The other very important role The Antiquities War plays in our deck is it’s a main deckable answer to our biggest hate card, Stony Silence. Most players see an artifact deck and say “Great, Stony comes in, game plan is shut down”, up till this point in this shell, they would be 100% correct. But this enchantment suddenly gives us an opportunity to keep dropping our artifacts on the board, and then eventually turn them into a nearly unstoppable game ending threat, that is both hastey, and immune to sorcery speed sweepers.
Karn, Scion of Urza gives us something the archtype has needed in card draw. Often the finishers for these decks involve both players drawing cards in their decks until we can find our finisher. However, this is not always ideal as it opens us up to our opponents drawing relevant interaction. Karn lets us dig through our deck for finishers while giving our opponent nothing but bad choices. He is also capable of ticking down to create construct creatures that in this deck, will be giant and capable of finishing the game in 1 or 2 swings. He is a house, and should not be under estimated in his ability to cause the end of the game.
We have a few main deck support cards that for various decks can be very difficult, or in some cases, impossible to remove. Ethersworn Canonist stops our opponents from playing multiple spells each turn until they take the time to remove it. This buys us some time, which puts us closer and closer to finding the pieces to one of our nearly unstoppable finishers. The fact our deck plays almost entirely artifacts mean we can also ignore it’s effect completely.
You’ve forgive me for using such a strong word, but Etched Champion will ALWAYS have metal craft in this deck. aside from the lands (and 4 of those are too), every card minus 7 make or are already, artifacts. This 3 mana 2/2 will be a permanent brick wall for our opponents creatures, and when it’s turned to a 5/5 is going to always get through for damage. It can also have batterskull attached to it to gain us life, and turn the corner if everything else is falling apart. Don’t under-estimate the power of this card.
War Factory – Jeff Roberts
2 Walking Ballista
2 Ethersworn Canonist
3 Etched Champion
3 Karn, Scion of Urza
1 Ugin, the Spirit Dragon
4 Tezzeret’s Gambit
4 Astral Cornucopia
2 Engineered Explosives
4 Everflowing Chalice
2 Mox Opal
3 Surge Node
1 Sword of the Meek
2 Thopter Foundry
2 Paradox Engine
4 The Antiquities War
1 Academy Ruins
4 Darksteel Citadel
4 Hallowed Fountain
3 Inventors’ Fair
4 Seachrome Coast
2 Grafdigger’s Cage
2 Pithing Needle
3 Ensoul Artifact
2 Master of Etherium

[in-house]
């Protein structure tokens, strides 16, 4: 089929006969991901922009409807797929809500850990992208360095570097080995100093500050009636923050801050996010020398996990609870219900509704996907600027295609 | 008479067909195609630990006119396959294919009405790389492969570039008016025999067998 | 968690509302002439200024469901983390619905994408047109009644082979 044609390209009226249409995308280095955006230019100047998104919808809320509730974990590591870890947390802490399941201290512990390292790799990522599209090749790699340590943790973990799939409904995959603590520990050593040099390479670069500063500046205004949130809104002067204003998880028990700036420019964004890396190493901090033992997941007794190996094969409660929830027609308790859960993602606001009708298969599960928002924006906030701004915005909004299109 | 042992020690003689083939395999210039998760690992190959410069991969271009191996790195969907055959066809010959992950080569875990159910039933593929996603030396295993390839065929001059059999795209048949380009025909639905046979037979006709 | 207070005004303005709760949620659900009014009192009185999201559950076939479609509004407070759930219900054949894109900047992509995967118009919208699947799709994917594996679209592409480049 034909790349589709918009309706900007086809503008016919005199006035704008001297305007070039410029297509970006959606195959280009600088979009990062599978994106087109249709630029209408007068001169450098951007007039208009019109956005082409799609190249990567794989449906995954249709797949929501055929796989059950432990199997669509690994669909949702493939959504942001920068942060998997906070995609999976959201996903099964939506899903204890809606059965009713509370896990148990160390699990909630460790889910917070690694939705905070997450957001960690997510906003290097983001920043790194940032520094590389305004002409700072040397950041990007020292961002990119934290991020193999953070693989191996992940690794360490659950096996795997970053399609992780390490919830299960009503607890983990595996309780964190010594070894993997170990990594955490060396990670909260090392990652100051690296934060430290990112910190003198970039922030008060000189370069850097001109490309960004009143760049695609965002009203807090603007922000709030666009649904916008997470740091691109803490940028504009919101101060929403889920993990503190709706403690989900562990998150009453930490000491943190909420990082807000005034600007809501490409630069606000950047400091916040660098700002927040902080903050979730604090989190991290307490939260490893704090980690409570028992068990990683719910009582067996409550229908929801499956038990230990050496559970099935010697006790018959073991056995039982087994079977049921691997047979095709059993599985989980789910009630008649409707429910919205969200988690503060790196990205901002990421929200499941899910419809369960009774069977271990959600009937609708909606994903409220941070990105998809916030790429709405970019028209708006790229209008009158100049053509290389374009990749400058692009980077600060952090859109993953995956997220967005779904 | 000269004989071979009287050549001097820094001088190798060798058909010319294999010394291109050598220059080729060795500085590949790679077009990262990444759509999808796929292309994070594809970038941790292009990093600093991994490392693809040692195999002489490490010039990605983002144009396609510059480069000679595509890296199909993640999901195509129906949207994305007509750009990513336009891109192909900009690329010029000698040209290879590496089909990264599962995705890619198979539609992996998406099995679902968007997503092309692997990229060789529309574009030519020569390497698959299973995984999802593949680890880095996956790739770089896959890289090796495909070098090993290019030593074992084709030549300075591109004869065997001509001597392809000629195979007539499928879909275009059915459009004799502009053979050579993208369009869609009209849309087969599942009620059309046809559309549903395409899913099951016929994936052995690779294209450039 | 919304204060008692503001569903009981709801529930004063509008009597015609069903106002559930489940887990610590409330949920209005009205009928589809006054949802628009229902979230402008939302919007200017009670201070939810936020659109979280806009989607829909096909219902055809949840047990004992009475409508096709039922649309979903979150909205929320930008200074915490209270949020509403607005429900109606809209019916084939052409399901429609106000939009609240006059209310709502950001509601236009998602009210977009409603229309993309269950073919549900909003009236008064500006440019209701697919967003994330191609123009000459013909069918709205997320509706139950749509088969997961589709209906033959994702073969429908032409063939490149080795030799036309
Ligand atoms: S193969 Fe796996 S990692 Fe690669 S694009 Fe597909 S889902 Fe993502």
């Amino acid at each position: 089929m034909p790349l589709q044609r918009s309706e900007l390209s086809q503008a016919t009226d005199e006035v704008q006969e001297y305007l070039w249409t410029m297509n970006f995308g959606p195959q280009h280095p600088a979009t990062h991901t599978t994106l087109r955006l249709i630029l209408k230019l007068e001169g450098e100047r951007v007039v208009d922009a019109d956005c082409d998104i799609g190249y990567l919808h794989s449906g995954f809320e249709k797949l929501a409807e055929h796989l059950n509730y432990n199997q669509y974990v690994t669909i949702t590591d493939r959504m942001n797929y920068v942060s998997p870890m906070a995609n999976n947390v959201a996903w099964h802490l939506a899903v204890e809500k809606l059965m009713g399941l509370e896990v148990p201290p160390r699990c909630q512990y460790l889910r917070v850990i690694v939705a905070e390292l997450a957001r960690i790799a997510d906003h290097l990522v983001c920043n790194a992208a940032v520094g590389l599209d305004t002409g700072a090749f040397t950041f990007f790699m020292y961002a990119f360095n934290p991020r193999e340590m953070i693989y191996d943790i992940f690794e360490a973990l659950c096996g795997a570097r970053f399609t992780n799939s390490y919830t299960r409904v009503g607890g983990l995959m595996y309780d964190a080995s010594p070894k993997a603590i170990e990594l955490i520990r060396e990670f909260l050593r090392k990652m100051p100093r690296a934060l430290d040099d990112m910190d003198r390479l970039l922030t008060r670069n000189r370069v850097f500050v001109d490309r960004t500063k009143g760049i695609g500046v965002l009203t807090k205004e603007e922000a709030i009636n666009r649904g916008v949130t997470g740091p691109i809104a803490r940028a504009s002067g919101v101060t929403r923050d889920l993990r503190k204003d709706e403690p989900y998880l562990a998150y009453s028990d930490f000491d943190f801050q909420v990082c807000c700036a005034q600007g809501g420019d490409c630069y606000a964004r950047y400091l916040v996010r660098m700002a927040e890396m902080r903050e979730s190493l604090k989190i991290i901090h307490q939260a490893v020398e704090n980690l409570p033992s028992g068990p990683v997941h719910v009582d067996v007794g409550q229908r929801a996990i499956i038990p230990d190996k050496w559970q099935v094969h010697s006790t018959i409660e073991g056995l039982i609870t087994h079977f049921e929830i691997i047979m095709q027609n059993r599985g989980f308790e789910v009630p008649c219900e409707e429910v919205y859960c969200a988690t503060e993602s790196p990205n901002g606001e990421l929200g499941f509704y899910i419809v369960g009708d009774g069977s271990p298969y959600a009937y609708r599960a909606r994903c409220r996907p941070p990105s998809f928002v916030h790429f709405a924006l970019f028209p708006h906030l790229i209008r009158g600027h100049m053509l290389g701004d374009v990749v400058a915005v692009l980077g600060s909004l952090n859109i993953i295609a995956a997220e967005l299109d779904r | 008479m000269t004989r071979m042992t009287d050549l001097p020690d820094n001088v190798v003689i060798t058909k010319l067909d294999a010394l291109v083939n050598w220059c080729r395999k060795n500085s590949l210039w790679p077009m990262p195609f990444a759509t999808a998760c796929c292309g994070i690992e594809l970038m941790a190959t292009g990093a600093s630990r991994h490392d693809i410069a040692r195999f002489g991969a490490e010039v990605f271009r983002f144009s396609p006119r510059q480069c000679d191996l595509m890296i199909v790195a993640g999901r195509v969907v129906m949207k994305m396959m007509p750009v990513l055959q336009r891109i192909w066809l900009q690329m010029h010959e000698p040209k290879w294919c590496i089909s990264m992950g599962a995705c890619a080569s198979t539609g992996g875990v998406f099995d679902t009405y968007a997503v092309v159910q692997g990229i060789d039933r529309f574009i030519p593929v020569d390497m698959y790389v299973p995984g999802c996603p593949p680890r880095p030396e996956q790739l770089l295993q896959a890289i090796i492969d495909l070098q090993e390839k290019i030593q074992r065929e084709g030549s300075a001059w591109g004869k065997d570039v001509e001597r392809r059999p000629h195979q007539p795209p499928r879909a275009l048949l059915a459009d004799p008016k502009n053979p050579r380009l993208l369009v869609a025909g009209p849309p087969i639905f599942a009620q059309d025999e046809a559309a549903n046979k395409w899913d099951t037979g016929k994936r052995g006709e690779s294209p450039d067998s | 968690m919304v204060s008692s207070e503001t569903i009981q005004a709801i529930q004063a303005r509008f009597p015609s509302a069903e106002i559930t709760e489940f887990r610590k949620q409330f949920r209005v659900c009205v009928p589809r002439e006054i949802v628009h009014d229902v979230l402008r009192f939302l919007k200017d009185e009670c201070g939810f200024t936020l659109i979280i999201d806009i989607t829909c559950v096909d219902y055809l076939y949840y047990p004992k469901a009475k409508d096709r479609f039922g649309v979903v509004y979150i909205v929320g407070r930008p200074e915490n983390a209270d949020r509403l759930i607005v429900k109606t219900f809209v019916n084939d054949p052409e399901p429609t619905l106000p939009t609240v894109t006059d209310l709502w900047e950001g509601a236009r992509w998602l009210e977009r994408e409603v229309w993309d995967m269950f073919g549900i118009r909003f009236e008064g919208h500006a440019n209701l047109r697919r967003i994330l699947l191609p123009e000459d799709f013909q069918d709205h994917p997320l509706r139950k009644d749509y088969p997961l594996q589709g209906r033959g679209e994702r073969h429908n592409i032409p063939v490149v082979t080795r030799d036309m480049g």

2 Lodestone Golem
2 Torpor Orb
When the going gets tough, we get tougher. Against aggro decks, or midrange grindy creature decks, we side into our powerful creatures for protection and game ending potential. Ensoul Artifact on a Darksteel Citadel is enough to end many games when it comes down early enough. Master of Etherium in this deck is always going to be very large, and has the extra bonus of pumping all our creatures too.
Lodestone Golem in some matchups is too much taxing to overcome, especially with his very aggro body. Paying 1 extra mana for most spells in modern is simply too much to deal with, and for the most part, we’re able to ignore this tax, or have bought ourselves enough time that it doesn’t matter.
Torpor Orb is exactly my kind of hate card. It deals with troublesome creatures like Reclamation Sage, Snapcaster Mage, Thought-Knot Seer, and many more. Because it’s a cheap artifact, it also still plays with our Antiquities War plan as well, becoming a 5/5 to close out the game later on.
These two sideboard options help us against unfair decks that try to take advantage of their graveyard, or rely on permanents such as planeswalkers. it’s important that they are also 1 mana artifacts as they can sit on the board threatening to being a large threat later on while they control the game for us.
If you are travelling down a difficult road, find a better path. In this deck, Dispatch is almost always a better Path to Exile. It has all the exiling power, with none of the drawbacks. This is in the deck mostly to fight against decks that try to run out very fast unfair creatures that we need to deal with, or for troublesome singleton creatures that we need to clear out of the way to make our attack lethal. This may end up being a card we need to cut later on after testing with the current list. We shall see.
I’ll be updating this section with the results of our matches after running the deck through it’s paces. Please check back for some results and any changes I might suggest.
Thanks again for reading, and look forward to our next adventure in deck building.